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Horse rider with a scenic mountain view

Glenwood Springs Adventure Planning: 7 Keys for Safe & Sustainable Exploration

In addition to spectacular geothermal experiences, Glenwood Springs is a breathtaking locale for outdoor adventures of all sorts. Follow these Care for Colorado tips to ensure you have the time of your life on vacation while also protecting the environment.

Know Before You Go

hiker on Hanging Lake TrailBefore embarking on your Glenwood Springs outdoor adventure, learn about the trail, river or area you plan to explore. Understanding what kind of terrain, weather and wildlife you may encounter can impact your overall experience. With relevant information including maps and a recent local forecast, prepare accordingly with appropriate clothing, footwear and equipment. By planning ahead, you’ll know that hiking to Hanging Lake in Glenwood Canyon requires a permit and that no dogs or fishing are allowed.

Other basic planning tips: let a third party know where you are going and bring plenty of water or other source of hydration, as well as snacks to keep your energy levels up.

Stick to the Trail

Bikes on the Glenwood Canyon Recreation PathIt’s important to stay on designated trails and avoid shortcuts or off-trail exploration. This not only helps protect the environment by avoiding erosion and preserving fragile habitats for wildlife, but it also decreases the risk of personal injury from tripping, falling or getting lost. You’ll notice places on Red Mountain Trails are blocked with logs, branches or other debris to discourage hikers from taking shortcuts. Sticking to the trail also allows terrain damaged by overuse time to recover naturally. Similarly, when camping, it’s important to use designated campsites and to set up at least 200 feet away from water sources to avoid disturbing wildlife and prevent waterway contamination.

Leave It As You Found It

Wild flowers along the Colorado RiverAnother key to responsible outdoor exploration in Glenwood Springs is leaving things as you found them. This means refraining from picking a bouquet of wildflowers, carving your initials or other graffiti into trees, or taking historical or cultural items from their natural setting. It also entails taking steps to prevent the spread of invasive species by cleaning your gear including shoes, bike tires and angling equipment before and after an outing. The micro-organism hitchhikers, for example, have the potential to devastate native populations of rainbow and cutthroat trout in the Roaring Fork and Colorado Rivers.

Trash the Trash

Leashed dog by Doc Holliday MemorialWhether paragliding from the top of Red Mountain, mountain biking down Grandstaff Trail or hoofing it to Doc Holliday’s memorial marker, you’ll want to take in beautiful views all around Glenwood Springs. Just be sure to pack out any trash including natural refuse like citrus peels and apple cores. If you notice someone else’s trash, don’t be afraid to tidy up and leave the place better than you found it. Remember too, if you’re hiking with your dog, keep fido on a leash and don’t line the trail with little green bags of poo. Be sure to clean up after your pooch and properly dispose of biowaste in a trash can.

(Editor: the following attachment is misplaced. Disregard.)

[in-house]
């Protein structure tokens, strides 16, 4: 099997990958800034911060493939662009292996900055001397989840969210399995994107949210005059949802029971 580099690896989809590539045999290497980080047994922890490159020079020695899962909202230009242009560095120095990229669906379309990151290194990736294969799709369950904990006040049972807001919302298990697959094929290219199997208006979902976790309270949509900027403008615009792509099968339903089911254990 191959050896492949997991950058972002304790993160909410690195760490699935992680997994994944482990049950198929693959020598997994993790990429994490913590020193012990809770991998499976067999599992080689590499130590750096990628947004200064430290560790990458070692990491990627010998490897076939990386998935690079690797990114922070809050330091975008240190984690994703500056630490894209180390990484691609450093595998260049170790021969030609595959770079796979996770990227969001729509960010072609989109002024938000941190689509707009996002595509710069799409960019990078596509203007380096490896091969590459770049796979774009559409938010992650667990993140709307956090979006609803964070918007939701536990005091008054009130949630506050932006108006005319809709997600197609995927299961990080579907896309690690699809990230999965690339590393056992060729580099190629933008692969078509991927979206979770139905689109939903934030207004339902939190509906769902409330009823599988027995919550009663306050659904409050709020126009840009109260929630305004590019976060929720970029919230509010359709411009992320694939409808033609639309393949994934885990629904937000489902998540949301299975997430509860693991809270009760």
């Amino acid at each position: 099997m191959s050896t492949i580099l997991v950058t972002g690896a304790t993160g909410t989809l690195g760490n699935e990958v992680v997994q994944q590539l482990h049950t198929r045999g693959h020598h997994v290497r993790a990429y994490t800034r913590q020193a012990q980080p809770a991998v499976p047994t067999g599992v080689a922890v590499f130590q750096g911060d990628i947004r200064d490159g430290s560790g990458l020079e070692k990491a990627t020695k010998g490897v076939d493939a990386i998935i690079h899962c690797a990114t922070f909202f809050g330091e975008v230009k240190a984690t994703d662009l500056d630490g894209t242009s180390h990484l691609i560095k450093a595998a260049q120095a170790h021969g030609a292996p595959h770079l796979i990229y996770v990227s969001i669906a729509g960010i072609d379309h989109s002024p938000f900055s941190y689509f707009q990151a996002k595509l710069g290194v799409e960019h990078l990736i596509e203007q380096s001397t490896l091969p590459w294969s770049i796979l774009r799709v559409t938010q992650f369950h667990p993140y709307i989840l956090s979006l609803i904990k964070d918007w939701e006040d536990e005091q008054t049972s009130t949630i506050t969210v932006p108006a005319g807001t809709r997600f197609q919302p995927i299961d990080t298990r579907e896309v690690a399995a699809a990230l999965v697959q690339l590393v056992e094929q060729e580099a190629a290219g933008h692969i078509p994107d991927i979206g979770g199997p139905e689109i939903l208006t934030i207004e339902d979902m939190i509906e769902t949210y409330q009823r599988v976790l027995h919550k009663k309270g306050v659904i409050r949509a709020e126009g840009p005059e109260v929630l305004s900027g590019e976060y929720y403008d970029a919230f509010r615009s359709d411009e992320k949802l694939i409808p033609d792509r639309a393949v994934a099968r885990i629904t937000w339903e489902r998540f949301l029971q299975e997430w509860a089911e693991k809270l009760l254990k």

Keep Wildlife Wild

Caution Wildlife Sign

Glenwood Springs is wildlife habitat! Don’t be surprised to see bald eagles, wild turkeys and vultures as well as mule deer, elk and bighorn sheep. On occasion, you might spy foxes and even black bears. It’s important to remember that these creatures are not pets, but wild animals. Keeping a safe distance is the best way to admire them. How close can you get? A good “rule of thumb” is that when you hold up your hand, if you can cover the whole animal with your thumb, you’re at a safe distance. When camping, keep in mind you’re not the only one who thinks those steaks grilling in the firepit smell delightful. Store food safely in airtight cars, lockers or canisters to prevent dangerous encounters with predators.

Be Careful with Fire

Group making a safe campfireIt was a small spark that ignited the Grizzly Creek Fire in 2020 that rampaged through Glenwood Canyon and threatened homes, businesses and lives. Fortunately, no one was injured. The woodlands around Glenwood Springs can become a tinderbox, especially in summer. If camping in the area, always check to see if fires are permissible. If so, keep them small and manageable, and never leave fires unattended. When extinguishing, make sure the coals are cold to the touch.

Sharing Trails, Parks & Rivers

Wave surfers waiting their turn at the Whitewater Park

There’s room to roam for everyone in Glenwood Springs. Outdoor spaces are meant to be shared and enjoyed by everyone. Some tips for a positive experience include monitoring your group’s noise level while camping or hiking, giving an appropriate amount of space to those on the trail or riverbank, and keeping dogs leashed so they don’t scare people or chase wildlife.

Surrounded by mountains and blessed with two rivers, Glenwood Springs is a destination for outdoor enthusiasts of every level and ability. But along with all the beauty, comes responsibility. It’s up to all of us to take care of these natural wonders so they remain pristine for generations to come. Learn more and make plans for an outdoor adventure in Glenwood Springs that’s as exciting as it is environmentally friendly!

Learn more about responsible recreation at Do Colorado Right.

Download the official Glenwood Springs Travel Guide

Find Glenwood Springs Lodging

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Visit Glenwood Springs

Hanging Lake winter hiking reservations are now available. Visit the Hanging Lake page HERE for more information and the booking portal. 

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